The Logan County school board met on Monday and accepted a bid for the construction of the new Logan County Area Technology Center.
The board accepted a bid of $14,813,476 from A&K Construction out of Paducah. The only other bid for the project came from Scott & Murphy of Bowling Green. It was for $15,498,216.
Initial estimates for the new ATC had the total cost around $20 million. Of that, $14.5 million was expected toward building the actual structure while the rest of the budget will be used to finish the inside with the necessary instructional equipment.
The original $14.5 million estimate also included architectural fees, which is not a part of the $14,813,476 bid from A&K.
“Those estimates were made about a year and half ago,” said Logan County schools superintendent Paul Mullins. “So we knew that the actual bids would be a little bit more than that.”
Mullins said that the next step will be to have a groundbreaking ceremony at the site of the new school.
According to a timeline provided to the board in April by architect Keith Sharp, the construction could be completed by July of 2017.
The technology, furnishings and shop equipment schedule would including advertising for bids in October of this year with installation being completed around the same time the construction is finished.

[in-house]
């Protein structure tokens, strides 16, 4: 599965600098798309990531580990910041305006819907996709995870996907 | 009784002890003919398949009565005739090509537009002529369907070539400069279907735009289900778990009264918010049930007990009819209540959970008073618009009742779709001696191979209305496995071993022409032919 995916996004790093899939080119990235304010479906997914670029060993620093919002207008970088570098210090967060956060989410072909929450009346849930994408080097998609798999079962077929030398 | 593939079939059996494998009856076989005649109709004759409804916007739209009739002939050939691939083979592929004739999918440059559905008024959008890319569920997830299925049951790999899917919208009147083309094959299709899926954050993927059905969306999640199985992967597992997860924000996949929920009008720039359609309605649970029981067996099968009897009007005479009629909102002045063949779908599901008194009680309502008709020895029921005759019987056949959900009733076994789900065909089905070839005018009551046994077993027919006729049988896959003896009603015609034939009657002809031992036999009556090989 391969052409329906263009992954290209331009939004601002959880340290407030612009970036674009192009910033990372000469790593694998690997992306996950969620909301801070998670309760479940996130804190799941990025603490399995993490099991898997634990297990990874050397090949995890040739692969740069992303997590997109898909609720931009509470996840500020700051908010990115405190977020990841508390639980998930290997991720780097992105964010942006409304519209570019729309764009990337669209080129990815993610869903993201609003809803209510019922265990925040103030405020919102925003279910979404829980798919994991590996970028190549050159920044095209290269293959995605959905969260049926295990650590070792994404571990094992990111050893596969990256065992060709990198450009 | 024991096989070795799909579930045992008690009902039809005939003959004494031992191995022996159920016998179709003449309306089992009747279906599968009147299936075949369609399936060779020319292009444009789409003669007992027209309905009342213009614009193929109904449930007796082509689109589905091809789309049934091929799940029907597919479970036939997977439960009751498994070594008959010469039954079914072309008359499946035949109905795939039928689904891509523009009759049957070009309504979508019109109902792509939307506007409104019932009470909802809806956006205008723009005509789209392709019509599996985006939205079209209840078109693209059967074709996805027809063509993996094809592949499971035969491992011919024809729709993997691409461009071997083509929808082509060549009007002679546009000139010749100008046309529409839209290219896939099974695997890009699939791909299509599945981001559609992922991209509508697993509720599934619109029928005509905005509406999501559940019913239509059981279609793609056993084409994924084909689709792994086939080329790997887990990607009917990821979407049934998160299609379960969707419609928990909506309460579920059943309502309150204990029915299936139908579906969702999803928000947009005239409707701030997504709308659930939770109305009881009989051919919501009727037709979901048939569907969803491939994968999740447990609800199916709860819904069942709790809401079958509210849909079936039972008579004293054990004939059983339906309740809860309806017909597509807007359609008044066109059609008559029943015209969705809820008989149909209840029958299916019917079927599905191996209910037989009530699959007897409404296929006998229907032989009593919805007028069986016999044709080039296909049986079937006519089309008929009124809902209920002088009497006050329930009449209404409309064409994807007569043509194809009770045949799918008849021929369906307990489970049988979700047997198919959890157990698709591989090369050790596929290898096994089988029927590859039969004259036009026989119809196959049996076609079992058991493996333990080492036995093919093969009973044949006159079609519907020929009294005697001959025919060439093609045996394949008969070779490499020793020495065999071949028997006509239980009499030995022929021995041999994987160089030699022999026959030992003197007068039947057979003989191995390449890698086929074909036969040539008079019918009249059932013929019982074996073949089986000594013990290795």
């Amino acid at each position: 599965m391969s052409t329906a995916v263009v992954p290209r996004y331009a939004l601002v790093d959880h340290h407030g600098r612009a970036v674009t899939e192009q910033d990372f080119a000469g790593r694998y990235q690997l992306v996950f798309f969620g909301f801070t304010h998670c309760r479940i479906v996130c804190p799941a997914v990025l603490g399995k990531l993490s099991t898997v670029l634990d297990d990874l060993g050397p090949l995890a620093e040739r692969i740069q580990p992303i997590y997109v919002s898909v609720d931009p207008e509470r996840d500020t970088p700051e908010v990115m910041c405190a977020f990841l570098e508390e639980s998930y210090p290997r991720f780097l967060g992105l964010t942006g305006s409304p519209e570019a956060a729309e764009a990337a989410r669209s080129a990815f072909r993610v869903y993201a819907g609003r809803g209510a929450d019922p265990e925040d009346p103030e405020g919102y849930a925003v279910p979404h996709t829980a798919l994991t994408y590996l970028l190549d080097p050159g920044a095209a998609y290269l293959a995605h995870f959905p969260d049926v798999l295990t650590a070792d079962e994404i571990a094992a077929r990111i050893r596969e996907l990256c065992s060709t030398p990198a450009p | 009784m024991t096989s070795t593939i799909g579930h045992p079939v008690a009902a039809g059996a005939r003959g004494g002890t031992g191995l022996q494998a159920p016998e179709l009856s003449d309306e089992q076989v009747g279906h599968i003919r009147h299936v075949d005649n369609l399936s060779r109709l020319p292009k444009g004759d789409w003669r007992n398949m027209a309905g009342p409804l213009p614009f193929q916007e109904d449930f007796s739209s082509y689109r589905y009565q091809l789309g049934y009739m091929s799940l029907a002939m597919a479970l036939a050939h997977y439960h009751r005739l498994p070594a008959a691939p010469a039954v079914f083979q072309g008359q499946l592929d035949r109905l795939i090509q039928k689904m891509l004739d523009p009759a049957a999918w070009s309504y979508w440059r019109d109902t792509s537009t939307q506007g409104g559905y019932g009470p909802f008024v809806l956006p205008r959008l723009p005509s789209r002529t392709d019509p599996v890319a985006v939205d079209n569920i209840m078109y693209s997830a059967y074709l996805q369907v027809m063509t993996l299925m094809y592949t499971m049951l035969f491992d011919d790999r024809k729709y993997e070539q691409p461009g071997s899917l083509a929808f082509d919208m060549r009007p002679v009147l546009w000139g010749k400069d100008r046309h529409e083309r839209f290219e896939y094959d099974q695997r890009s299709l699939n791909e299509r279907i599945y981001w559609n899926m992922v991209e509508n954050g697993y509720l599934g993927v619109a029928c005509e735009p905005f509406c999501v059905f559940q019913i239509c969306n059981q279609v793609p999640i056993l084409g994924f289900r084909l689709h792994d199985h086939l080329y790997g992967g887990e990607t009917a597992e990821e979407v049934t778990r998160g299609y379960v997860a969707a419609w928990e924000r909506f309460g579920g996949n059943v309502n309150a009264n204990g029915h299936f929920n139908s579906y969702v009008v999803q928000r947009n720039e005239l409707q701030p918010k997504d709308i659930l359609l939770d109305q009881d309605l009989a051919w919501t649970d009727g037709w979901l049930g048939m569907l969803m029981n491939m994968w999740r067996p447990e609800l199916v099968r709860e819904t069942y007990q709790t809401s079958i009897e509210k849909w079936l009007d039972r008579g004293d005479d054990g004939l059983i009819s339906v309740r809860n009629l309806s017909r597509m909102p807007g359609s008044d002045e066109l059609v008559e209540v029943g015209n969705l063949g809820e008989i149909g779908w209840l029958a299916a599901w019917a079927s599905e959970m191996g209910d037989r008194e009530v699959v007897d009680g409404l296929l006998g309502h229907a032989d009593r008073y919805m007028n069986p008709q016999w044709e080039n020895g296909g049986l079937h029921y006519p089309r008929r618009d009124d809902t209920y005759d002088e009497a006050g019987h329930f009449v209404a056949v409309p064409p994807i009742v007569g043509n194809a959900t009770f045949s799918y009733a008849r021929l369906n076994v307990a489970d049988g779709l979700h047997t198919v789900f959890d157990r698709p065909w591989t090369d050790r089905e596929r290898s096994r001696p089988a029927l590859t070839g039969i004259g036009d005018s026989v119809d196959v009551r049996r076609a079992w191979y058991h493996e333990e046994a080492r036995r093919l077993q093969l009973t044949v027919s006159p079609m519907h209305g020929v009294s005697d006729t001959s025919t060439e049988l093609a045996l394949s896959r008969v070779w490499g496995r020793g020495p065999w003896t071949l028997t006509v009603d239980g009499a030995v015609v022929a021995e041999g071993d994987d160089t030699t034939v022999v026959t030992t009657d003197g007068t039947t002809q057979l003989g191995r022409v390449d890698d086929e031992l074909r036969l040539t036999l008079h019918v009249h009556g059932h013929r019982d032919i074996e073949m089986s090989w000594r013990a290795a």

Designs for what the building will look like were presented last year.
The building area will be 68,000 square feet and includes classrooms for 10 instruction programs: two health science rooms, two business education rooms and one each for information technology, drafting/AutoCAD, automotive technology, electricity technology, welding technology and machine tool technology.
The new ATC will also have a modern 68KW photovoltaic solar array, which will provide 25 percent of the building’s power and has a nine-year capital payback.
The building will be located on Bowling Green Road just east of Russellville.
“It will be in the area right now that is sometimes used as a cross country track for the high school,” said Logan Economic Alliance for Development executive director Tom Harned. “It will be very visible – about six or eight feet above the elevation of the roadway. That’s important for a number of reasons, because we want this to be a very attractive building that will attract students.”
The main entrance for the new ATC will be the same one currently used for the high school, but a secondary exit will be put from the building onto Bowling Green Road.
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